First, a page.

June 24-30, 2013 is Lightning Safety Awareness Week. Here are some answers to frequently asked questions about lightning.
What causes lightning and thunder?
Lightning is a bright flash caused by the discharge of electricity during a thunderstorm. It happens when imbalances in positive and negative charges occur between the earth and atmosphere. While it’s not always the case, the air inside a thunderstorm usually carries a negative charge, while the earth carries a positive one. The lightning strike makes a connection between the two, and therefore briefly neutralizes these charges. As the electricity travels through the sky, it heats the air around it to 50,000 degrees, causing the air to explode and expand into a shockwave. Thunder is the sound made by the shockwave. Light travels faster than sound, which is why there is always a delay between lightning and thunder. The shorter the delay, the closer you are to the thunderstorm, and the greater the danger.
When should you take shelter from a thunderstorm?
To be as safe as possible, you should start moving indoors anytime you see lightning or the skies become threatening. At the very least, you should take shelter as soon as you hear thunder. Once you can hear thunder, the storm is usually 10-15 miles away, which is close enough to be struck by lightning. Once you take shelter, wait 30 minutes after the last clap of thunder until you go back outside, to make sure the storm has completely moved away.
Where is the safest place to be during a thunderstorm?
The safest place during a thunderstorm is inside a sturdy building or house, with running water and electricity, away from any windows or doors. In the event of a direct lightning strike, the plumbing and electrical wires help ground the electrical surge, preventing any of the electricity from reaching the people inside. This is why you should avoid using electrical appliances or running water during a thunderstorm. You may also want to unplug any valuable appliances like your TV and computer to protect them from a power surge.
If the forecast calls for thunderstorms, but I have outdoor plans, what should I do?
On days when the forecast calls for the possibility of thunderstorms, it is best to stay alert while doing outdoor activities. Plan ahead on where you’ll take shelter in the event of thunderstorm. Keep an eye on the sky for lightning or darkening clouds. You can also get weather alerts and watch the radar on your smart phone through the WBAL TV mobile app.
What happens if I’m caught outside during a thunderstorm?
Being outdoors during a thunderstorm puts you in great danger of being struck by lightning. That’s why you should start taking shelter as soon as you see lightning, and especially by the time you hear thunder. Keep in mind, that if you’re out on a lake or in a field, it can take a while to get to a safe place. The safest place to shelter is inside a sturdy building with electricity and plumbing. At a park, the only option may be the bathroom facility. If there isn’t a shelter nearby, you can take shelter in your vehicle. It’s a myth that the rubber tires will help ground your vehicle. It’s actually the metal roof overhead that offers some protection in the event of a lightning strike. While sheltering in your car, avoid leaning on the metal steering wheel or car doors.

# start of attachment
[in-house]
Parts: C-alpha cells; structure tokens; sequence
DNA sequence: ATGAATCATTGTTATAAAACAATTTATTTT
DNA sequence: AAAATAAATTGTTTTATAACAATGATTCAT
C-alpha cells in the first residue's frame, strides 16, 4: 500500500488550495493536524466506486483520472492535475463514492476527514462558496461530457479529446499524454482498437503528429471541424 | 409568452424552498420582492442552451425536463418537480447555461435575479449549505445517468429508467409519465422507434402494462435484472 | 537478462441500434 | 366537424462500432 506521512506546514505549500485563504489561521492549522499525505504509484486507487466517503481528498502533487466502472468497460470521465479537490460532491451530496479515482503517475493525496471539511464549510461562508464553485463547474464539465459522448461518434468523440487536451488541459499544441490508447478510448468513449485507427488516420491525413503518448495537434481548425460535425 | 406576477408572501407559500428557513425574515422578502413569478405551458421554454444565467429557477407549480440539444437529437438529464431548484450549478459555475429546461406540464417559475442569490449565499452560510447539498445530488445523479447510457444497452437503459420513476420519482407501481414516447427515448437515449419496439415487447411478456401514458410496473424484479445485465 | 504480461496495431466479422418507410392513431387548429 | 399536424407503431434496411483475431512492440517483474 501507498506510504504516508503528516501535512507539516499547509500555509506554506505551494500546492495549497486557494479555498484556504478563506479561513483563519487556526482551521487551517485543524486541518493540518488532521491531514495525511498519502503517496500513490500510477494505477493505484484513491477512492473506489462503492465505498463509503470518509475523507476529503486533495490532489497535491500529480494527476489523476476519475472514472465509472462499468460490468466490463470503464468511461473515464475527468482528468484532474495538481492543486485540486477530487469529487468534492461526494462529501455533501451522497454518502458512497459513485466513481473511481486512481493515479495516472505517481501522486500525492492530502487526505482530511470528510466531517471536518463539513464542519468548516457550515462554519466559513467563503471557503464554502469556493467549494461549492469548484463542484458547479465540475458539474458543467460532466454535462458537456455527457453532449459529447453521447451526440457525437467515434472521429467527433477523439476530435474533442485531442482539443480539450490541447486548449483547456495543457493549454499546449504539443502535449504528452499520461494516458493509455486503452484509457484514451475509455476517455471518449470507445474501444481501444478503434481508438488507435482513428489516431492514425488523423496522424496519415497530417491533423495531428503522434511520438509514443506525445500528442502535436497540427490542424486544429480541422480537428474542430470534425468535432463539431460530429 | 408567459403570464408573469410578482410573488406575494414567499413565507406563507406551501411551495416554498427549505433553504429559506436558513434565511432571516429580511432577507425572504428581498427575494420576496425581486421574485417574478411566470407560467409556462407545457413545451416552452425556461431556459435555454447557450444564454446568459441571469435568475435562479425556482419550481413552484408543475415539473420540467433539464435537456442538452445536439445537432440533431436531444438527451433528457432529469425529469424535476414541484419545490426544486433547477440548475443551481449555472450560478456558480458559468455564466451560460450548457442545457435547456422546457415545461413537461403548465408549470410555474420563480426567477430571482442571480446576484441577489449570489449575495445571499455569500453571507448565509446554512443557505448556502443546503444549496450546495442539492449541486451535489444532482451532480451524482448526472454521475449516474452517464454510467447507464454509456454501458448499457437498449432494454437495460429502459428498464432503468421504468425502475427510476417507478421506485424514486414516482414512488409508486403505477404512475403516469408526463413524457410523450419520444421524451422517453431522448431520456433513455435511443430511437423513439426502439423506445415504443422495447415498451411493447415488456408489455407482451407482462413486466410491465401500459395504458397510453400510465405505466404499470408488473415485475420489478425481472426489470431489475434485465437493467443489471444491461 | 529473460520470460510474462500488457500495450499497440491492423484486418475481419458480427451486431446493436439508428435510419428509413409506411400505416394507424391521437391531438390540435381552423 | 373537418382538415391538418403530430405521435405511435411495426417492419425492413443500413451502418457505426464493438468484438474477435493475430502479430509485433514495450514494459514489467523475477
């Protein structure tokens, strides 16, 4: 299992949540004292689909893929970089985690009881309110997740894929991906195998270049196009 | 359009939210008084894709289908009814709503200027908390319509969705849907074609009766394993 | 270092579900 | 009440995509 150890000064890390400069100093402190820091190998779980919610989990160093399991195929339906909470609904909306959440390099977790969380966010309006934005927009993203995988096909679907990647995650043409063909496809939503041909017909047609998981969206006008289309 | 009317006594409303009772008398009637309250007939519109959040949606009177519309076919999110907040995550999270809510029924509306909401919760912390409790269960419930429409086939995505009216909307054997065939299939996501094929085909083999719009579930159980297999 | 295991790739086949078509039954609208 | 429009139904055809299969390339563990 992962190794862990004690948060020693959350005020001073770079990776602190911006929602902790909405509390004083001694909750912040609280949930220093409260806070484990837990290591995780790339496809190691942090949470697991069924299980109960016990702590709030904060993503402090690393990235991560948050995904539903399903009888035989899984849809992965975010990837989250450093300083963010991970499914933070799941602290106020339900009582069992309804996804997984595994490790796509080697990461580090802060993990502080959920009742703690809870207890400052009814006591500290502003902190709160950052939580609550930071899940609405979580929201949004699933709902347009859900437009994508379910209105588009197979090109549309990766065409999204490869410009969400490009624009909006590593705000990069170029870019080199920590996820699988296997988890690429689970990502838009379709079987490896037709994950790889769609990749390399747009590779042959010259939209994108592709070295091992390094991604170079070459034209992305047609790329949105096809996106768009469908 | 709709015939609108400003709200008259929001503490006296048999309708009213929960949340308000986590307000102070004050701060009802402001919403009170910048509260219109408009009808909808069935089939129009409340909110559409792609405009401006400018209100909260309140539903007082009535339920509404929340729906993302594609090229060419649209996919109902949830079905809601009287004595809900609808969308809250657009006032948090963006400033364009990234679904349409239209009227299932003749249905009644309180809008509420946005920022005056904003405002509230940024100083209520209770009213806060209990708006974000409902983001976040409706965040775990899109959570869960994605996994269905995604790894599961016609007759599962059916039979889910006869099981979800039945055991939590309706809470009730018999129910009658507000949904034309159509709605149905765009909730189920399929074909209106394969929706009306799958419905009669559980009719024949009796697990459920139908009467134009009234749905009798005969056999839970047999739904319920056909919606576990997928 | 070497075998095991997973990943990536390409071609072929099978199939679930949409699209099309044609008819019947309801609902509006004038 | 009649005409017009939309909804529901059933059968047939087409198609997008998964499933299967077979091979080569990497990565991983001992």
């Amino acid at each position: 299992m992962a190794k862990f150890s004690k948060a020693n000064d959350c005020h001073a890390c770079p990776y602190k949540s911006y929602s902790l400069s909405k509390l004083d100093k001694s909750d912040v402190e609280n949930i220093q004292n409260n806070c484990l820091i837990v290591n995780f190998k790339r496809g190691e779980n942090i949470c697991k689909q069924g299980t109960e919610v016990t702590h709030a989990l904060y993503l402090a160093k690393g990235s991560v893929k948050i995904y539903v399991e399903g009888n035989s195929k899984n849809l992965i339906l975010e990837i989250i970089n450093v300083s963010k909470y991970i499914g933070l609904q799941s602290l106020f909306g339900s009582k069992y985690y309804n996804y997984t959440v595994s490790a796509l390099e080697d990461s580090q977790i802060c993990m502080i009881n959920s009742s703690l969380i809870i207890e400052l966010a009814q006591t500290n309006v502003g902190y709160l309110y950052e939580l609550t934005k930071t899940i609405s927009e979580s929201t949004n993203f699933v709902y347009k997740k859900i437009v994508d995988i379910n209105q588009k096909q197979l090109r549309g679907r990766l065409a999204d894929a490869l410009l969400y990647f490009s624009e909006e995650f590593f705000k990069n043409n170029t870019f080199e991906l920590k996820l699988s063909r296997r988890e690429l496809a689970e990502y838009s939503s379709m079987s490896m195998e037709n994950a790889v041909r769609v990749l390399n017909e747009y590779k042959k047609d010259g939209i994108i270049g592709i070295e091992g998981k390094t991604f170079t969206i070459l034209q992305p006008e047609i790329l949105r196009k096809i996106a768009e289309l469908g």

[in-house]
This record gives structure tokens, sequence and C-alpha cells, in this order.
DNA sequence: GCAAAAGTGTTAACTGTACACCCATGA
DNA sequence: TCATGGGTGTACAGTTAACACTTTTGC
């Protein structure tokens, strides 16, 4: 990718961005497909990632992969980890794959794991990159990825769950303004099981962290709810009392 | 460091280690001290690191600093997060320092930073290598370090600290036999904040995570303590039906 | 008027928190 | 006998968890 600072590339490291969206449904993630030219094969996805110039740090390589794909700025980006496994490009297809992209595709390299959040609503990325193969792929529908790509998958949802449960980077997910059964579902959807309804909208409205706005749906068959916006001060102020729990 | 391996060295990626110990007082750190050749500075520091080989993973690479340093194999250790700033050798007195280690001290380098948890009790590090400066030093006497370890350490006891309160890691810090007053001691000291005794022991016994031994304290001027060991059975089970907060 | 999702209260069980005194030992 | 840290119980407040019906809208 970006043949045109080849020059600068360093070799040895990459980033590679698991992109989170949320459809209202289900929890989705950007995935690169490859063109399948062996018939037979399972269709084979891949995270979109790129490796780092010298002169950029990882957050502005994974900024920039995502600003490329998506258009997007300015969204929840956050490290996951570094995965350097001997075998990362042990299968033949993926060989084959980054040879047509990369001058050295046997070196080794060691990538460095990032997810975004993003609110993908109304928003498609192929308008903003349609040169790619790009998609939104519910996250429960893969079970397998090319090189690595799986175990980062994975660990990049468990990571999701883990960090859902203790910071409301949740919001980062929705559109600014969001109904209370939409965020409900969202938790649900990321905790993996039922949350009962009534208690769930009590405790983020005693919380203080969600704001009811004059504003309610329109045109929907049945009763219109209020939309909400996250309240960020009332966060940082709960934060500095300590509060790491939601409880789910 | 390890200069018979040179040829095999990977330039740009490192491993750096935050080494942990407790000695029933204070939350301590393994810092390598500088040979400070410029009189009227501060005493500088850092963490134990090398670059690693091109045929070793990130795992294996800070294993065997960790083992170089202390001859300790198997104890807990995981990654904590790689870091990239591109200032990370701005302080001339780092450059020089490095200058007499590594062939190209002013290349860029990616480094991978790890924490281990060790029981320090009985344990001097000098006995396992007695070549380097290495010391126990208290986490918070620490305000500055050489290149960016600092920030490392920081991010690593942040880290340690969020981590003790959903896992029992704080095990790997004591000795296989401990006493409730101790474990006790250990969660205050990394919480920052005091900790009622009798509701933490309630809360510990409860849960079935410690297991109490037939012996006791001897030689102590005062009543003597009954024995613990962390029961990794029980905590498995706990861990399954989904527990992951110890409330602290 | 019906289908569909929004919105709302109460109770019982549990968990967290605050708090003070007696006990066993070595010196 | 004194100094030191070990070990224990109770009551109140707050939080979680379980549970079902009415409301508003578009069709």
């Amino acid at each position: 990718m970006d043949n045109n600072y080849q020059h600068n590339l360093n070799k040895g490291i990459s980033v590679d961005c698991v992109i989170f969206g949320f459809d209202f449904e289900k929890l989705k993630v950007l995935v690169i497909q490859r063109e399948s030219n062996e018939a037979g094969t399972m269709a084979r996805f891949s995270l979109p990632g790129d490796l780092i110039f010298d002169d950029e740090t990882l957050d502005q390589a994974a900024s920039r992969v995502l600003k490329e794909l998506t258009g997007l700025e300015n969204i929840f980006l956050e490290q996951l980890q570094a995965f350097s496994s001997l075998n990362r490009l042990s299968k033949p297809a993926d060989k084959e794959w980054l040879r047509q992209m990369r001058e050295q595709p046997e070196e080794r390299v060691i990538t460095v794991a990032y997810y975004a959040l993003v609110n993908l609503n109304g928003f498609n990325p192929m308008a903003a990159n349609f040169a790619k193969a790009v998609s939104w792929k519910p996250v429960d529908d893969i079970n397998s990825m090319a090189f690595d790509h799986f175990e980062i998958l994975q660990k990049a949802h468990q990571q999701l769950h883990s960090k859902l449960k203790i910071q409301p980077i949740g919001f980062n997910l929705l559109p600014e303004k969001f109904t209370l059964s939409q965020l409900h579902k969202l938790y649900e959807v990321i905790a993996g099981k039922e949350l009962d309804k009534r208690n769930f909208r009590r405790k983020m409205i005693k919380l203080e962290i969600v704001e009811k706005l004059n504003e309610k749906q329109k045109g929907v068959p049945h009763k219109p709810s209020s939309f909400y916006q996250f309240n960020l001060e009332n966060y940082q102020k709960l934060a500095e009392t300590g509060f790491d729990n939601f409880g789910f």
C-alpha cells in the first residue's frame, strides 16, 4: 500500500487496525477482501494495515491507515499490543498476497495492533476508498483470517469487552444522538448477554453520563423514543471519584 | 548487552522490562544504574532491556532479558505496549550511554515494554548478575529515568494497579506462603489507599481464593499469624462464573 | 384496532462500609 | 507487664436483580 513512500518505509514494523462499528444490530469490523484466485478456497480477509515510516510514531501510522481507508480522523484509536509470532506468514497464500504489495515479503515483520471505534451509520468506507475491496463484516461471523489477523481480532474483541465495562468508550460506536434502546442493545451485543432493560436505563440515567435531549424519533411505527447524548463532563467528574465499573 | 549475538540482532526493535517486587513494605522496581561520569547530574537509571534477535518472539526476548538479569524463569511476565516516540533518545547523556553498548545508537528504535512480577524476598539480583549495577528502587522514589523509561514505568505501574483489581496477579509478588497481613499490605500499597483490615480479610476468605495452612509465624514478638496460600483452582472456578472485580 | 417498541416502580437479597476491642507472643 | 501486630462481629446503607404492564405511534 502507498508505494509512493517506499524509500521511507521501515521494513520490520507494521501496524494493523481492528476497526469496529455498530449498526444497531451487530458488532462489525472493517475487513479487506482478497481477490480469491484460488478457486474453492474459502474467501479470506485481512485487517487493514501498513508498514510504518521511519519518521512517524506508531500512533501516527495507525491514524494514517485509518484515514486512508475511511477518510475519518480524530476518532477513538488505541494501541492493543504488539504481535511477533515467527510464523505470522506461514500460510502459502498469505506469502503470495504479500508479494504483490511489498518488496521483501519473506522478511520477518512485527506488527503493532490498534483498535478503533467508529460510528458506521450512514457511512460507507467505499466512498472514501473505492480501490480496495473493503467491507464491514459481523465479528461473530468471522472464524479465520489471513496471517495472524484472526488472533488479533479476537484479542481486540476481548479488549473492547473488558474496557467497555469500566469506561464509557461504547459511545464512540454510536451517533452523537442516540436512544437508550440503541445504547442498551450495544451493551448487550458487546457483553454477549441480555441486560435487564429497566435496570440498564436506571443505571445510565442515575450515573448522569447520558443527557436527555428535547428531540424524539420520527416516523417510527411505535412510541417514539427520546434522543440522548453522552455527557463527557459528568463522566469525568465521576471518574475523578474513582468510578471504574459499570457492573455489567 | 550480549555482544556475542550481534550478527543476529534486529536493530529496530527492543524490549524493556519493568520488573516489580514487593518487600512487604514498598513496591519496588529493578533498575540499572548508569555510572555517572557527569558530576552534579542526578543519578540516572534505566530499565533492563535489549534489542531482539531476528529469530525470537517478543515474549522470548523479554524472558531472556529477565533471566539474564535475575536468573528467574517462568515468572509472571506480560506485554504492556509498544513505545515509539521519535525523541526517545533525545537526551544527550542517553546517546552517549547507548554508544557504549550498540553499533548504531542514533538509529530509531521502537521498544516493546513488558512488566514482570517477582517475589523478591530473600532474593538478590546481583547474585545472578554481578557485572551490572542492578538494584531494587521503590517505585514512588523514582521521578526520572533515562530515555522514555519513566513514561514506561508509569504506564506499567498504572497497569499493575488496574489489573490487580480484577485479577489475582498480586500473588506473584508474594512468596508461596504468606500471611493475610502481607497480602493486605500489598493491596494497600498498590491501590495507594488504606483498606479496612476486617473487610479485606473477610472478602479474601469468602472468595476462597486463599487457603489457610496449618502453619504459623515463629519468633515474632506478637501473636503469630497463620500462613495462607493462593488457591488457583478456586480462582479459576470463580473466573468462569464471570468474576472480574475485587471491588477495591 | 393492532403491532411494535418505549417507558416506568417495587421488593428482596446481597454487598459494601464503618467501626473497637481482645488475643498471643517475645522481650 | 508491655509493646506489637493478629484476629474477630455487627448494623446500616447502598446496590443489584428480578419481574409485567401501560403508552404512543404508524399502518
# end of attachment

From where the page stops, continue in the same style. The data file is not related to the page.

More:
What if I’m outside during a thunderstorm and I’m not close to any shelter?
This is a situation you want to prevent getting yourself into in the first place. However, if you find yourself out in the open during a thunderstorm, quickly start making your way to a sturdy shelter. Avoid taking shelter under open porches or pavilions, as they offer no protection from a lightning strike. And never take shelter under a tree. Lightning tends to hit the tallest objects. And when a tree is hit, the energy travels through the truck, and through the ground around it. Also, a lightning strike is so hot it can cause branches to break or cause the entire trunk to explode.
If you’re in route to shelter, and you start to feel the static electricity build up around you and your hair starts to stand on end, you are extremely close to getting struck by lightning. At this point, the safest thing to do is crouch down, grab your knees and balance on the tip of your toes. Essentially, you’re trying to make yourself as small as possible, while trying to touch as little of the ground as possible. This is obviously a last resort option, should avoid ever having to resort to this.
How many people are injured or killed by lightning?
The most recent lightning injury in Maryland occurred on June 13, when a young female was struck by lightning at the Plumpton Park Zoo in Rising Sun. She was reportedly standing near a large tree at the time, and is still recovering from serious injuries. Every year, dozens of people are killed by lightning nationwide, with hundreds more subject to lifelong injuries.
If I see someone get struck by lightning, what should I do?
Call 911 immediately. Most victims can survive lightning strikes if they receive immediate medical attention. In many cases, their heart or breathing may have stopped, in which case, CPR may be needed. Do not hesitate to approach and help the victim; they will no longer be carrying an electrical charge.
If you have any more questions about lightning or weather safety, you can contact the WBAL TV meteorologists at http://www.wbaltv.com/tv/about
By Meteorologist Ava Marie